FIGS. 2A-2D illustrates the various work modes of the agent status indicator. In this implementation, the agent status indicator has a section 210 for messages and buttons 216, 214 for “Ready” and “Wrap Up”. There is also a pull-down menu 212 that can be customized to show other statuses of the agent, such as “Not Ready” or “Active”.

FIG. 2A shows an example of the status indicator when the agent is in the “Ready” state. In the “Ready” state the agent is available to receive (or send) calls, emails, and chat messages from (or to) customers. The agents' “Ready” button 216 may be highlighted in this state, and the indicator will show the agent has been in the ready state for a certain amount of time (e.g., 1:10 minutes) in indicator section 210.

FIG. 2B shows an example of the status indicator when the agent is in the “Active” state. In the “Active” state, the agent is currently handling a call, chat, or email with a customer. The “Active” state begins when either the agent initiates communication with a customer or when a customer contacts the agent. For example, the “Active” state can begin when the agent picks up a call. The status indicator's system can identify when communication is established, or is in the process of being established between the agent and the customer, and automatically place the status indicator in the “Active” state. The pull-down menu 212 can automatically change to show that the agent is in the “Active” state. The indicator can show that the agent has been in the “Active” state for a certain amount of time (e.g., 0:10 minutes) in indicator section 210. In the case of a phone call, the amount of time shown in the indicator can represent call duration.

FIG. 2C shows an example of the status indicator when the agent is in the “Wrap Up” state. In this state, the agent may be performing tasks related to post-call or post-communication work. Such post-call work can include making an entry or a record of a conversation, making notes about the customer, handling orders or special requests, contacting another department in a business with respect to the customer, and the like. In this state, the agent may be busy with tasks other than handling a new communication or call. Hence, the agent may not be able to handle additional communications until they have reached a stopping point in their post-communication tasks.

In the “Wrap Up” state, a button 214 can be highlighted to inform the agent of the current status. The status indicator can show how long the agent has been in the “Wrap Up” state in indicator section 210. In one implementation, when the agent completes a call, a system or process may automatically put the agent into a “ready” state, and the agent can choose to select the “Wrap Up” status if the agent needs time for post-wrap up work. The system or process may include a hardware or software switch and/or switching logic. In another implementation, the switch may automatically put the agent in the “Wrap Up” state, and the agent can manually select another state when completed with the post-call work.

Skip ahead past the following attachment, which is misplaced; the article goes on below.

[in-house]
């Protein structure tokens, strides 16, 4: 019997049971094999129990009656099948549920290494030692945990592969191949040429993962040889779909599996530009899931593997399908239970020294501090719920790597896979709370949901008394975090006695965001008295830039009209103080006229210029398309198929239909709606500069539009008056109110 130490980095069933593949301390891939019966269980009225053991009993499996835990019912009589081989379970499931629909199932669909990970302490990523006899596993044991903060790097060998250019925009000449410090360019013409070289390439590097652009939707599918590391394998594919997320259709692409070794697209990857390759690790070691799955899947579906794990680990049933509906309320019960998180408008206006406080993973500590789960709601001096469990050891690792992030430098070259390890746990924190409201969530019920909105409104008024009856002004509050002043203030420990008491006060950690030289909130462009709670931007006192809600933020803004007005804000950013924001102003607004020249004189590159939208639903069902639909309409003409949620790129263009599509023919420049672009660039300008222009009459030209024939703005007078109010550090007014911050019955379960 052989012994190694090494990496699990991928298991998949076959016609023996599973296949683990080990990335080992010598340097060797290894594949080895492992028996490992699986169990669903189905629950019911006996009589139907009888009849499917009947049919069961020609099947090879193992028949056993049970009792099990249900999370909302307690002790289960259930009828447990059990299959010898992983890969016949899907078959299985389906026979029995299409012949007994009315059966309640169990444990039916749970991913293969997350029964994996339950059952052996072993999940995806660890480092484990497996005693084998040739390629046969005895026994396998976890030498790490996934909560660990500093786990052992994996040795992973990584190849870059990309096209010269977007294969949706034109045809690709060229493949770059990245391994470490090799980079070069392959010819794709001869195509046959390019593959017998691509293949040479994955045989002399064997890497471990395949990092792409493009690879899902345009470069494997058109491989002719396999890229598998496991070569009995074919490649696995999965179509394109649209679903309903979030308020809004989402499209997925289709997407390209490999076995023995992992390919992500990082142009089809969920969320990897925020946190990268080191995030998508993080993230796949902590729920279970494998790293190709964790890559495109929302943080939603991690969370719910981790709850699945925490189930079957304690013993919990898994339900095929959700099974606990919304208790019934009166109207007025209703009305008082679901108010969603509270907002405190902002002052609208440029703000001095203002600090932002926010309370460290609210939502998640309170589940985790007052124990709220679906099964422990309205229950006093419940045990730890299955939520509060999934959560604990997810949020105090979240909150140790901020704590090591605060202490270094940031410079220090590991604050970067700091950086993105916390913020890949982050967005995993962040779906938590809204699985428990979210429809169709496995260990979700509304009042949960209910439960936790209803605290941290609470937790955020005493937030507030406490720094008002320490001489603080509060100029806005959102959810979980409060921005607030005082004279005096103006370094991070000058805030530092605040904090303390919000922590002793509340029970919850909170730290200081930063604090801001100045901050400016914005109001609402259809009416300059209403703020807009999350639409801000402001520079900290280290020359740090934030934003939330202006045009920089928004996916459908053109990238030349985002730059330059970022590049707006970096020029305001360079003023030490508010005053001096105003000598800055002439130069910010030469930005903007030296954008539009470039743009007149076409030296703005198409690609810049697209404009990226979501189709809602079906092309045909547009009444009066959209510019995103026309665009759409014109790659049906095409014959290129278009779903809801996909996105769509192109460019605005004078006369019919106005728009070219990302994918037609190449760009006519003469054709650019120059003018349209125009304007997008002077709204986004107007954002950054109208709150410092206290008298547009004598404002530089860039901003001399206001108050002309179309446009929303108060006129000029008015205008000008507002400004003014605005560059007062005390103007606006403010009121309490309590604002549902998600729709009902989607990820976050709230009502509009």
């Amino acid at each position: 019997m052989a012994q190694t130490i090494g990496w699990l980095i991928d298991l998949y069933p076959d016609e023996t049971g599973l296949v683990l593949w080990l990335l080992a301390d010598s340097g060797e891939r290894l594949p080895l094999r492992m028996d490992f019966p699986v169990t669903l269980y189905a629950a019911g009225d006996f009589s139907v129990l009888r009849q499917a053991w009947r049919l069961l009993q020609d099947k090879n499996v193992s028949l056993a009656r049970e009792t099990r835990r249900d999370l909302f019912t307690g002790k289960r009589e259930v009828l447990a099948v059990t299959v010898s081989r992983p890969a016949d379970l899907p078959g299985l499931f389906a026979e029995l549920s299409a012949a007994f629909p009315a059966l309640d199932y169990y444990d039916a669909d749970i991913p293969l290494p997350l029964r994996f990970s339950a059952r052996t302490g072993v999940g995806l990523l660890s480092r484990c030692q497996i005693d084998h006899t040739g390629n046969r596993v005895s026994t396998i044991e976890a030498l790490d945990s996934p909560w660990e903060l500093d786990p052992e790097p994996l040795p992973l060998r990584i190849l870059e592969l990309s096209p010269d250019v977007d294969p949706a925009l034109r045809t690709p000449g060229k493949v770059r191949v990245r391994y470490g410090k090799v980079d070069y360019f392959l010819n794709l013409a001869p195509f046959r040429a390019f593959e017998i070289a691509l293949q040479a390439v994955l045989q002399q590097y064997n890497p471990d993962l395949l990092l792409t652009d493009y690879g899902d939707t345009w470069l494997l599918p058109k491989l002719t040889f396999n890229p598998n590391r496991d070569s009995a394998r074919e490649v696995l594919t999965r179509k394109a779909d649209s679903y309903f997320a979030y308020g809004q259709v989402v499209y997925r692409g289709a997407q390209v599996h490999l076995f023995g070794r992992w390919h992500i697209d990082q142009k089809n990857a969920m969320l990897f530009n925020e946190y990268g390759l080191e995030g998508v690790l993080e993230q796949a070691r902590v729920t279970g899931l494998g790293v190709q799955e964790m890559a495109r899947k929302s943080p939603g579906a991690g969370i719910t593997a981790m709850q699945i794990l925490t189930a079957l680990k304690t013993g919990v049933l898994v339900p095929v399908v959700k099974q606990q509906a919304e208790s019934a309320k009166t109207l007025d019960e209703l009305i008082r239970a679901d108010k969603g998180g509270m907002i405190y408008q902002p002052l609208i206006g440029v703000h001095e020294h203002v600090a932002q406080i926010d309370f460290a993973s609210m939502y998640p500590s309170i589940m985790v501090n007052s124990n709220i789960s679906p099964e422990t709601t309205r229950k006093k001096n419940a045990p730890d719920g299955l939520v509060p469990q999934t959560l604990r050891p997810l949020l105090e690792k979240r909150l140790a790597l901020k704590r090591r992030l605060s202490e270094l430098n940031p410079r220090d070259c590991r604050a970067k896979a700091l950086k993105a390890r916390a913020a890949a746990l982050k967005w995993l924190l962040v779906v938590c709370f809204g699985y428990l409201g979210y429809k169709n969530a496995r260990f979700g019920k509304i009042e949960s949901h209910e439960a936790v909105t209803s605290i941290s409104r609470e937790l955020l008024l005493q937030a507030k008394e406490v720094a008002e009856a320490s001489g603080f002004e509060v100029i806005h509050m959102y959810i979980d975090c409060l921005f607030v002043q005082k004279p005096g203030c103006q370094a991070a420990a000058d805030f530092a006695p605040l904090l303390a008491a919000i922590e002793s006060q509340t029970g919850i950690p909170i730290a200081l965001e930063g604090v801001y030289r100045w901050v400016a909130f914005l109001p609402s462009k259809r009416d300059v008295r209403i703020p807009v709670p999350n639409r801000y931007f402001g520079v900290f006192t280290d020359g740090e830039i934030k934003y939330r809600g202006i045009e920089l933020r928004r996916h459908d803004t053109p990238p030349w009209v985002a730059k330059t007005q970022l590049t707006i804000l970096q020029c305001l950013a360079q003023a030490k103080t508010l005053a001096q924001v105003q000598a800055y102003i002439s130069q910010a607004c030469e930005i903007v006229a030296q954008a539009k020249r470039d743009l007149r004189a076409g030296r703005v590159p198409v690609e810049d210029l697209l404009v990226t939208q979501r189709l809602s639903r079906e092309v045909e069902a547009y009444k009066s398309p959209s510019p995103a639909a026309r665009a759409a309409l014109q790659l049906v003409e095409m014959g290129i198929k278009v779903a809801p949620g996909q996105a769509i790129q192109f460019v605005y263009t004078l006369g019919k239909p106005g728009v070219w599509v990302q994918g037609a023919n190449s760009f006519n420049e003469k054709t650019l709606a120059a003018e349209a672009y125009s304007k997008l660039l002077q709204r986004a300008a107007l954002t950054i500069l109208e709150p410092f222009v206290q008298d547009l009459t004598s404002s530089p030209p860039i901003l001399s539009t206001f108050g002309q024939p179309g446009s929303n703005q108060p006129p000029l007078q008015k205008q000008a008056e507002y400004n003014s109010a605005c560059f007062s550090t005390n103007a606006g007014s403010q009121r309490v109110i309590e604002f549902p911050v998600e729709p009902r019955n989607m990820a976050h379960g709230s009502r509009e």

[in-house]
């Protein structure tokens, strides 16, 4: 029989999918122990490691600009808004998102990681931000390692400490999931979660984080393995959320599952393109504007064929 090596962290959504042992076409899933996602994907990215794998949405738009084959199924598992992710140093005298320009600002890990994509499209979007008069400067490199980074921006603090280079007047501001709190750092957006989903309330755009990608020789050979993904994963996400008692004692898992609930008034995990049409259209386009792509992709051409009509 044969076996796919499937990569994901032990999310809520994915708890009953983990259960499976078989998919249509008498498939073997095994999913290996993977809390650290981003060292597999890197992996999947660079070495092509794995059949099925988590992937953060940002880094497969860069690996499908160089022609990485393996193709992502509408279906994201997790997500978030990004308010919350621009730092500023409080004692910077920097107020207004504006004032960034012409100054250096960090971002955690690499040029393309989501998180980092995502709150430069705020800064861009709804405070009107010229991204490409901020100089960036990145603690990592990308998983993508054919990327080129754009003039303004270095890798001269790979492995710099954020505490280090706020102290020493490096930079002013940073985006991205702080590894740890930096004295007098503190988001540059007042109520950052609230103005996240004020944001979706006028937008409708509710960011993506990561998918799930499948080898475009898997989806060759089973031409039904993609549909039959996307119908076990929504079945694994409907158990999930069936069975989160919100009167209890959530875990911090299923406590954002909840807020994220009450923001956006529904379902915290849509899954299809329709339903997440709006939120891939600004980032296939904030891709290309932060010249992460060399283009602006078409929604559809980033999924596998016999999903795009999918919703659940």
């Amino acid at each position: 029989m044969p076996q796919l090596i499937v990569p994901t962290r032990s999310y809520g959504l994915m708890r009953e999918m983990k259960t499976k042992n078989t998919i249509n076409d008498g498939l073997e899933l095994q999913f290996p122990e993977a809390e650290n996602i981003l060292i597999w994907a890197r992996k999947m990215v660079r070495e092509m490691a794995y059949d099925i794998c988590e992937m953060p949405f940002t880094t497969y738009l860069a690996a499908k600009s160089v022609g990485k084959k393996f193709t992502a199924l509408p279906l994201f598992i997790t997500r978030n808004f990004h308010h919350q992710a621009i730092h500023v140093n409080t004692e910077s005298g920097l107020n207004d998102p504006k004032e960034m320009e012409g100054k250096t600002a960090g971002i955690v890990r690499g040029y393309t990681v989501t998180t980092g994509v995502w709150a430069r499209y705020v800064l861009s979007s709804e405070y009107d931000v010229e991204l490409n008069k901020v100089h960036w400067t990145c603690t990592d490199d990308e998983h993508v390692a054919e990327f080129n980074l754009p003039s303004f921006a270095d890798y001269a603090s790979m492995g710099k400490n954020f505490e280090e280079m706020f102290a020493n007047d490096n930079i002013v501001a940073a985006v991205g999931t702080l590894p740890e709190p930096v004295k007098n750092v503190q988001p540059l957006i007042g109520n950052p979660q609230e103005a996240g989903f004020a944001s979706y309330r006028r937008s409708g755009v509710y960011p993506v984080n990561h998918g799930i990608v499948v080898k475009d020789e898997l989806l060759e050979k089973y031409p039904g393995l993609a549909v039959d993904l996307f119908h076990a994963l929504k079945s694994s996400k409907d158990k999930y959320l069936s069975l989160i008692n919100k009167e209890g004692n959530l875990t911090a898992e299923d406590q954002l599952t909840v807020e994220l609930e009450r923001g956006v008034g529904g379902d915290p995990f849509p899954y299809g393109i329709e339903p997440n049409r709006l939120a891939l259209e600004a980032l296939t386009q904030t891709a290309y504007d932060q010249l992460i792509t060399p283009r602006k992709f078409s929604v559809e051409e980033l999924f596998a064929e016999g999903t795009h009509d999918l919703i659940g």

FIG. 2D illustrates the status indicator in the “Not Ready” state. In this state, the agent can select another identifier in the pull-down menu 212 for a more descriptive reason of why the agent is not ready. For example, the agent can be in a meeting, at lunch, or on a break. The status indicator can highlight the “Not Ready” button next to the pull-down menu, and show an amount of time the agent has spent in this mode.

FIG. 3 shows an example of the agent status indicator 320 under a given work mode. FIG. 3 shows the agent status indicator 320 when the agent is currently in both a chat session and a phone conversation. The agent status indicator 320 can show the time (e.g., 0:42 minutes) that the agent has been in the current state (e.g., connected or hold) and the overall time (e.g., 0:43 minutes) of the phone call. Hence, the agent status indicator 320 can show one or more customer connections with the agent, in which those customer connections may be in combination (e.g., parallel or simultaneously), and those customer connections may vary in the type of connection (e.g., phone call, email, chat). An agent in a customer call or contact center can have their status information available for managers and supervisors.

In another implementation, the agent may be processing two chat sessions at the same time. For this situation, the agent status indicator may show other types of availability. For instance, the agent may be available for a third chat session, but not for an incoming phone call. Instead of using a single status attribute, such as “Ready”, the status indicator can show a work mode on whether or not the agent is available, in general, independent of the type of channels. The customer contact center can then know a more specific status of the user. For instance, the agent can be in a “logged off” work mode in which the contact center will know that the agent is not available and not logged on to the contact center. The agent can also be in a “logged on—ready” state or a “logged on—not ready” state.

When the agent is in a “logged on-ready” state, the agent is logged on and ready to process communications. This state can be independent of whether or not the agent is currently processing communications—this state means that the agent is “present” (e.g., logged on and not busy with work that is not related to the contact center). The “logged on-ready” state, as well as the “logged on-not ready” state, is independent of the type of channels—the agent can be in this state regardless of whatever channel of use. The channels for which the agent is available can be sent or reported to the contact center.